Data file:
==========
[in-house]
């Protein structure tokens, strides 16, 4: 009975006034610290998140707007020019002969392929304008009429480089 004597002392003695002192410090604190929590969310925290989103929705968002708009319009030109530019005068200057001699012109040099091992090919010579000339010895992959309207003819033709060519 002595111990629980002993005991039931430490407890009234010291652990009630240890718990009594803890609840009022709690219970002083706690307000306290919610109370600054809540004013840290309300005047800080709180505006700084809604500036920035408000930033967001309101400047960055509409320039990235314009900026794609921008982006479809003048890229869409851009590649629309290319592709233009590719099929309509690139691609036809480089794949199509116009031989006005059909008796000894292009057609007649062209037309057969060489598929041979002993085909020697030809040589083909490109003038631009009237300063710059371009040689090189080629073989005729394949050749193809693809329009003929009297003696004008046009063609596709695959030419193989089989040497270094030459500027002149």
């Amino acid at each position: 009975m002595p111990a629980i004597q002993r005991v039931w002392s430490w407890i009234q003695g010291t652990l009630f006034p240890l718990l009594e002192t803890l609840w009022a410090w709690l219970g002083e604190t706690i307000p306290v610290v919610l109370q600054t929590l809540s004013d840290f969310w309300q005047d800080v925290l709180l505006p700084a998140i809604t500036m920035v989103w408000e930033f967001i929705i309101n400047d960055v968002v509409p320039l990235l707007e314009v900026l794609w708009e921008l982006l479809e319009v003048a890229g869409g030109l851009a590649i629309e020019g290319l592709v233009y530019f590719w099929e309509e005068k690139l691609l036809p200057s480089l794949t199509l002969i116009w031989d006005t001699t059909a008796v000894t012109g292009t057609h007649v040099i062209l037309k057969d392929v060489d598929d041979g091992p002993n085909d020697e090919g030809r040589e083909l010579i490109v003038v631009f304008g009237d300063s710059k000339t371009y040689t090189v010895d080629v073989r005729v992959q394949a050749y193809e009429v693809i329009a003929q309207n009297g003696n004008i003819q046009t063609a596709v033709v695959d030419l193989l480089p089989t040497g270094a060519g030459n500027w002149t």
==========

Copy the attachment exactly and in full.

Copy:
[in-house]
């Protein structure tokens, strides 16, 4: 009975006034610290998140707007020019002969392929304008009429480089 004597002392003695002192410090604190929590969310925290989103929705968002708009319009030109530019005068200057001699012109040099091992090919010579000339010895992959309207003819033709060519 002595111990629980002993005991039931430490407890009234010291652990009630240890718990009594803890609840009022709690219970002083706690307000306290919610109370600054809540004013840290309300005047800080709180505006700084809604500036920035408000930033967001309101400047960055509409320039990235314009900026794609921008982006479809003048890229869409851009590649629309290319592709233009590719099929309509690139691609036809480089794949199509116009031989006005059909008796000894292009057609007649062209037309057969060489598929041979002993085909020697030809040589083909490109003038631009009237300063710059371009040689090189080629073989005729394949050749193809693809329009003929009297003696004008046009063609596709695959030419193989089989040497270094030459500027002149």
């Amino acid at each position: 009975m002595p111990a629980i004597q002993r005991v039931w002392s430490w407890i009234q003695g010291t652990l009630f006034p240890l718990l009594e002192t803890l609840w009022a410090w709690l219970g002083e604190t706690i307000p306290v610290v919610l109370q600054t929590l809540s004013d840290f969310w309300q005047d800080v925290l709180l505006p700084a998140i809604t500036m920035v989103w408000e930033f967001i929705i309101n400047d960055v968002v509409p320039l990235l707007e314009v900026l794609w708009e921008l982006l479809e319009v003048a890229g869409g030109l851009a590649i629309e020019g290319l592709v233009y530019f590719w099929e309509e005068k690139l691609l036809p200057s480089l794949t199509l002969i116009w031989d006005t001699t059909a008796v000894t012109g292009t057609h007649v040099i062209l037309k057969d392929v060489d598929d041979g091992p002993n085909d020697e090919g030809r040589e083909l010579i490109v003038v631009f304008g009237d300063s710059k000339t371009y040689t090189v010895d080629v073989r005729v992959q394949a050749y193809e009429v693809i329009a003929q309207n009297g003696n004008i003819q046009t063609a596709v033709v695959d030419l193989l480089p089989t040497g270094a060519g030459n500027w002149t």